Friday, September 26, 2008

Mearsheimer: Back to the Future: Instability in Europe After the Cold War

Mearsheimer, J., 1990. Back to the Future: Instability in Europe After the Cold War. International Security, 15(1), 5-56.

“The profound changes now underway in Europe have been widely viewed as harbingers of a new age of peace. With the Cold War over, it is said, the threat of war that has hung over Europe for more than four decades is lifting…This article assess this optimistic view by exploring in detail the consequences for Europe of an end to the Cold War. Specifically, I examine the effects of a scenario under which the Cold War comes to a complete end” (5).

“I argue that the p0rospects for major crises and war in Europe are likely to increase markedly if the Cold War ends and this scenario unfolds. The next decades in a Europe without the superpowers would probably not be as violent as the first 45 years of this century, but would probably be substantially more prone to violence than the past 45 years” (6).

“Specifically, the absence of war in Europe since 1945 has been a consequence of three factors: the bipolar distribution of military power on the Continent; the rough military equality between the two states comprising the two poles in Europe…and the fact that each superpower was armed with a large nuclear arsenal” (6-7).

“Four principal scenarios are possible. Under the first scenario, Europe would become nuclear-free, thus eliminating a central pillar of order in the Cold War era. Under the second scenario, the European states do not expand their arsenals to compensate for the departure of the superpowers’ weapons. IN a third scenario, nuclear proliferation takes place, but is mismanaged; no steps are taken to dampen the many dangers inherent in the proliferation process…In the fourth and least dangerous scenario, nuclear weapons proliferate in Europe, but the process is well-managed by the current nuclear powers. They take steps to deter preventative strikes on emerging nuclear powers, to set boundaries on the proliferation process…This outcome probably provides the best hope for maintaining peace in Europe” (8).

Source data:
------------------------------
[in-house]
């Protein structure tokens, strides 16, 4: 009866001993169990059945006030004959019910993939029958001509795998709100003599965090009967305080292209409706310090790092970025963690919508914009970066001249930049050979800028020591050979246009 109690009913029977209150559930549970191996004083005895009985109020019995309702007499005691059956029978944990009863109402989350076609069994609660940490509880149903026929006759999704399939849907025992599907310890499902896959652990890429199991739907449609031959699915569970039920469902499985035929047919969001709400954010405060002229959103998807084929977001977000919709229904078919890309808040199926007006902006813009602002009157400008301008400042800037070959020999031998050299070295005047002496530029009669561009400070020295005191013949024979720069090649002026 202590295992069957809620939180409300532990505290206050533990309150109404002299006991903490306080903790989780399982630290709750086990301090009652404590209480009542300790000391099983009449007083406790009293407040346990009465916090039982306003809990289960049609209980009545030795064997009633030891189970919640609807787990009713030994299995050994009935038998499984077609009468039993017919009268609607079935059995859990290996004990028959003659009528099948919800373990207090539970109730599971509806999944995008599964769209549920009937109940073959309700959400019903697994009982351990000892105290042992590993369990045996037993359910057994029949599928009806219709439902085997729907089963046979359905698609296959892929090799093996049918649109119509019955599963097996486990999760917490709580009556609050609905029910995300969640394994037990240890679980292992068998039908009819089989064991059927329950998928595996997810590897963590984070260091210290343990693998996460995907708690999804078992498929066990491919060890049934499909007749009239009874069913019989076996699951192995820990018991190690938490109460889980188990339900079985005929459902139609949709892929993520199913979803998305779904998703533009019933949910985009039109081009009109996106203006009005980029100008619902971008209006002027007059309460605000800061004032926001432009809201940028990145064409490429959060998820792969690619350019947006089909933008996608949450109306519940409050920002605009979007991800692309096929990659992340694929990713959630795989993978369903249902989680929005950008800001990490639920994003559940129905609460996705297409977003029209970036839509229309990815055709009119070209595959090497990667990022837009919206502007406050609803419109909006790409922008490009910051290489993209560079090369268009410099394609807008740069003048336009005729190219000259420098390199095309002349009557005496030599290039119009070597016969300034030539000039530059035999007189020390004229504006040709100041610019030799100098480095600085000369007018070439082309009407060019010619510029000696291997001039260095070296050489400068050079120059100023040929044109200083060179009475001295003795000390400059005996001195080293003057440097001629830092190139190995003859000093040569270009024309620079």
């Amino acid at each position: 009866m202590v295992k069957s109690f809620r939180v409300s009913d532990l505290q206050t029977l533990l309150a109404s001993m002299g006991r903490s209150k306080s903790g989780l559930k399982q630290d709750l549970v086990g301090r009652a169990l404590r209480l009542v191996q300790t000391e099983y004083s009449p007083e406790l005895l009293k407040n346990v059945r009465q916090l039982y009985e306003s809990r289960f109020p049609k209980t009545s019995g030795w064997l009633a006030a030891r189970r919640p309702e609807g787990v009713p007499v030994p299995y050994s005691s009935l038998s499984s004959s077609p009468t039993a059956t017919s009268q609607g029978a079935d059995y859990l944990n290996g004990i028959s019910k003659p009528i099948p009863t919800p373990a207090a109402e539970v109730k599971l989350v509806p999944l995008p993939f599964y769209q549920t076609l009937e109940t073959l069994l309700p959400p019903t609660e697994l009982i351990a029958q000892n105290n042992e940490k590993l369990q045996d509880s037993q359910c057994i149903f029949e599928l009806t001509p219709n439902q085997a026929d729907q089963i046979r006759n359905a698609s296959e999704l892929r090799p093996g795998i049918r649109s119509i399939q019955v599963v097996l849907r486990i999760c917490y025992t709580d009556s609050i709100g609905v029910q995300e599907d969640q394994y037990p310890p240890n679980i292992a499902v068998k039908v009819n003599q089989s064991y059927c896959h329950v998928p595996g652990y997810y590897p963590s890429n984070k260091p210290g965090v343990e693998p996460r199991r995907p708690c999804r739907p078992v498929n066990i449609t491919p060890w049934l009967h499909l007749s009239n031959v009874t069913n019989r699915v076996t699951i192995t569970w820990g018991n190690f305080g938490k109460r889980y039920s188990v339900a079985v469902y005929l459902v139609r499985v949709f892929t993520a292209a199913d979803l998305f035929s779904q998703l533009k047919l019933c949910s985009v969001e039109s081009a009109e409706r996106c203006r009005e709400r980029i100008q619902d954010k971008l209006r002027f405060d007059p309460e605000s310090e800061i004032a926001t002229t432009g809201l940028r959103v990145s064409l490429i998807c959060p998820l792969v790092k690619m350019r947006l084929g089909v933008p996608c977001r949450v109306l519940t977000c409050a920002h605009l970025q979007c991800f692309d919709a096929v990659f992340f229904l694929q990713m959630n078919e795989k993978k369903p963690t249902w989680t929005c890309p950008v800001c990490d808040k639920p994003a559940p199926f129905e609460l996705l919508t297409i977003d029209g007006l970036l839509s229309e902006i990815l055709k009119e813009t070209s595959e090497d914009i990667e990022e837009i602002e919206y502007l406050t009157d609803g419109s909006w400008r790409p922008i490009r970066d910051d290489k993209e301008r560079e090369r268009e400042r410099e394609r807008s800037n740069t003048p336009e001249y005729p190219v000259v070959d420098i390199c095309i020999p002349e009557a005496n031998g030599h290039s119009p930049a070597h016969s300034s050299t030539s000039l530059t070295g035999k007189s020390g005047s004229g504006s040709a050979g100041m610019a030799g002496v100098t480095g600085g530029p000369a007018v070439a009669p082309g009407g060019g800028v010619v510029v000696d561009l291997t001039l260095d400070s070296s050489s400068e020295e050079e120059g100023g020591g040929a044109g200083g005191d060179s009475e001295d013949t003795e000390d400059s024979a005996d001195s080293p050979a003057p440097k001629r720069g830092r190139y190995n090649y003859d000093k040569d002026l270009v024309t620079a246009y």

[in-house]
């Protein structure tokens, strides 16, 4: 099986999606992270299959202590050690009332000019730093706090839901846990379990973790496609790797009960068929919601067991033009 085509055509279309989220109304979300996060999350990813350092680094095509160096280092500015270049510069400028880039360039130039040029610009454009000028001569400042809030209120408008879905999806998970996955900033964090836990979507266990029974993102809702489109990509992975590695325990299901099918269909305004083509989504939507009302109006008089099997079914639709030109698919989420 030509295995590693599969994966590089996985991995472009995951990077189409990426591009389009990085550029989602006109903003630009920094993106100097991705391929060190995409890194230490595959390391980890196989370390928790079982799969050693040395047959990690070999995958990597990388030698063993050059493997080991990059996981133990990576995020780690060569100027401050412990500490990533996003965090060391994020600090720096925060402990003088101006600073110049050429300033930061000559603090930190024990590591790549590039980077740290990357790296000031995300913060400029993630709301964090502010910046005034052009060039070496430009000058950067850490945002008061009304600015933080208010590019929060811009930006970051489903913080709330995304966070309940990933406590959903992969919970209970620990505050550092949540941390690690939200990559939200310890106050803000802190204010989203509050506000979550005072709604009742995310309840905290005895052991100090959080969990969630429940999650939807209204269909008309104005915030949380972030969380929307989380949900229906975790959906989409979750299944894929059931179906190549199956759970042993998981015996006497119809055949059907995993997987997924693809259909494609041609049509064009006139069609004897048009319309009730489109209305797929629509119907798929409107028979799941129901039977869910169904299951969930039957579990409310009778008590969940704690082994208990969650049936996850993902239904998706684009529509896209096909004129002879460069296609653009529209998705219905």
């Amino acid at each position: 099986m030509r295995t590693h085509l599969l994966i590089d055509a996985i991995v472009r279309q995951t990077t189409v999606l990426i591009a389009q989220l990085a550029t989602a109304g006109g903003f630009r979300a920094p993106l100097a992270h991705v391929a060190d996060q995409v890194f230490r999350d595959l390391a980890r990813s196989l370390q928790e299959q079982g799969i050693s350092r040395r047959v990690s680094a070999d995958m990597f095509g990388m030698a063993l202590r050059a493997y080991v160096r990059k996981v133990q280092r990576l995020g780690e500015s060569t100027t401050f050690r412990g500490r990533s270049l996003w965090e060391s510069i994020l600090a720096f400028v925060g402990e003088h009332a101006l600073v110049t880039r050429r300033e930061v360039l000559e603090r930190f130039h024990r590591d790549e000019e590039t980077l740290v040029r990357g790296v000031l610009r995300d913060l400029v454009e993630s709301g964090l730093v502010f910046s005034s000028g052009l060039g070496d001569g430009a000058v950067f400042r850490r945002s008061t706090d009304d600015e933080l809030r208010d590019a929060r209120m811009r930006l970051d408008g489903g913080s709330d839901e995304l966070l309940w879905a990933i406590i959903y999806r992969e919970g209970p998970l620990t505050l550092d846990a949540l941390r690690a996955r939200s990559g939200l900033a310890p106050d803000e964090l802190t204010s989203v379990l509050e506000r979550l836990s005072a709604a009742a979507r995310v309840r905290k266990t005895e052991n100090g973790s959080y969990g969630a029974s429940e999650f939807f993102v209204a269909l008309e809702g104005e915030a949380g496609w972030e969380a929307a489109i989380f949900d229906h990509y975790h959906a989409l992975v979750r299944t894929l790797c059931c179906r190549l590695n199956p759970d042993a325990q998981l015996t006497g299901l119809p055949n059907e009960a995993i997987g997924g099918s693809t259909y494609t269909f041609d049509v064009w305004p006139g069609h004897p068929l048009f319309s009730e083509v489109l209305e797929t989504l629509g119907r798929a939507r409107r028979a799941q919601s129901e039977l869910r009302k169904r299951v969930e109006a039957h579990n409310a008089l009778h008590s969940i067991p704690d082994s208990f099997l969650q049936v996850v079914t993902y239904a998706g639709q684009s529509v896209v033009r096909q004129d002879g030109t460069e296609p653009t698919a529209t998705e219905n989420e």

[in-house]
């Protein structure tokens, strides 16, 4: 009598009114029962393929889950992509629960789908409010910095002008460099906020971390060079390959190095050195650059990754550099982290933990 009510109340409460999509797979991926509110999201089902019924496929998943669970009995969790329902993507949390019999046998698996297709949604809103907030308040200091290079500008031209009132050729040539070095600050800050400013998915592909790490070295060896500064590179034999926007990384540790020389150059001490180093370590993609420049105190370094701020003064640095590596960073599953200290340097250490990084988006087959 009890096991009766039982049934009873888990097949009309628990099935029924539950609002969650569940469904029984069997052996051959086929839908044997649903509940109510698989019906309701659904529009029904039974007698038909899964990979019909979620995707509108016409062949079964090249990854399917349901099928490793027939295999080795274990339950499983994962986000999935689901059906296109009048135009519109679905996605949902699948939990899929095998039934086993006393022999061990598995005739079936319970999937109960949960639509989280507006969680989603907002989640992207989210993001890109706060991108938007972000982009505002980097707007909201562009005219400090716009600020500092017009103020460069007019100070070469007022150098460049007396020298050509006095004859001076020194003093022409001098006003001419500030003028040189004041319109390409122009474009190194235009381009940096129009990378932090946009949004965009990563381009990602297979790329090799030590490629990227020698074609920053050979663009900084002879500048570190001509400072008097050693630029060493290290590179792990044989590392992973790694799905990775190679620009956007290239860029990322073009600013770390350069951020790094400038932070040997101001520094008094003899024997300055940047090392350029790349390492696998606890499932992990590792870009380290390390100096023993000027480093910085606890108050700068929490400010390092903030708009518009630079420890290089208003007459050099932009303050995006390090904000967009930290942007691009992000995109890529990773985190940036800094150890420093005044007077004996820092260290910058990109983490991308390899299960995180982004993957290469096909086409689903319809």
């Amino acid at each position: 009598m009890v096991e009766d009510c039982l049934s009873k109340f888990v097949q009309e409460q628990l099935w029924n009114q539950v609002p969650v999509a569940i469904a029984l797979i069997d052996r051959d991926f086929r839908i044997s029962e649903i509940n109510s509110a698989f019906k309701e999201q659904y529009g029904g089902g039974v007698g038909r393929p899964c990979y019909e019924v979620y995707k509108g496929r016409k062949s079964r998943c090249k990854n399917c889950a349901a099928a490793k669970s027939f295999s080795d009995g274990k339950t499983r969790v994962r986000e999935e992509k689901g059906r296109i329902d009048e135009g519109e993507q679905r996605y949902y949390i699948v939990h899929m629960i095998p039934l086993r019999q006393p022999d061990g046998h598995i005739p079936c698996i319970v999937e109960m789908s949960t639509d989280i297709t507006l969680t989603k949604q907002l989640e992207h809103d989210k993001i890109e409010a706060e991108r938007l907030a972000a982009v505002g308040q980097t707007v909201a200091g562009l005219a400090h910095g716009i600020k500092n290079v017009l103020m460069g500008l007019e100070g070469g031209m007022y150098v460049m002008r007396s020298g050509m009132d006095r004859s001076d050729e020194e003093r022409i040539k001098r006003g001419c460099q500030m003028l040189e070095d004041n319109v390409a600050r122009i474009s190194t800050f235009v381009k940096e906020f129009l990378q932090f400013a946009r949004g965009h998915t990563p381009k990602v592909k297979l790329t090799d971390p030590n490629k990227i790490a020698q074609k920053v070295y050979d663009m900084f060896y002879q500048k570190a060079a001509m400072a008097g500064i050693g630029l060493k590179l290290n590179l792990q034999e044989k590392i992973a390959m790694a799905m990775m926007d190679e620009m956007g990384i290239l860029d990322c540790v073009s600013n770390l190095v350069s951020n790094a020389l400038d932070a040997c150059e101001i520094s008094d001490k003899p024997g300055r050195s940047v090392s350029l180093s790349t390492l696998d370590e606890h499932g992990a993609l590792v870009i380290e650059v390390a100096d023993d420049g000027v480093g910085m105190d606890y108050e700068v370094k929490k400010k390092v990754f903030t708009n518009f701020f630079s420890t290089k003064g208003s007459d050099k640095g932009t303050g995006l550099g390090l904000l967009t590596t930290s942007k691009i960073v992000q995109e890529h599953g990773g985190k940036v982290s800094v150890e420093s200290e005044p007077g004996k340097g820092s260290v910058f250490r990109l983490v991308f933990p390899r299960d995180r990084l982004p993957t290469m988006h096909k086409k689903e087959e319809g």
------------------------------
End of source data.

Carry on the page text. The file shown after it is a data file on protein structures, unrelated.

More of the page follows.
He then highlights the possibility of three counter arguments being posited. The first is the standard liberal claim that economic interdependence will reduce conflict. The second is democratic peace considerations. The third involves a degree of collective self-awareness amongst Europeans. “But the theories behind these arguments are flawed, as I explain; hence their prediction of peace in a multipolar Europe is flawed as well” (8).

The pre-1945 Europe was quite violent because there were no nuclear weapons and there was a multipolar world. The post 45 world was more peaceful because of bipolarity. “A bipolar system is more peaceful for three main reasons. First, the number of conflict dyads is fewer, leaving fewer possibilities for war. Second, deterrence is easier, because imbalances of power are fewer and more easily averted. Third, the prospects for deterrence are greater because miscalculations of relative power and of opponents’ resolve are fewer and less likely” (14).

Mearsheimer supports these theses in the remainder of the text.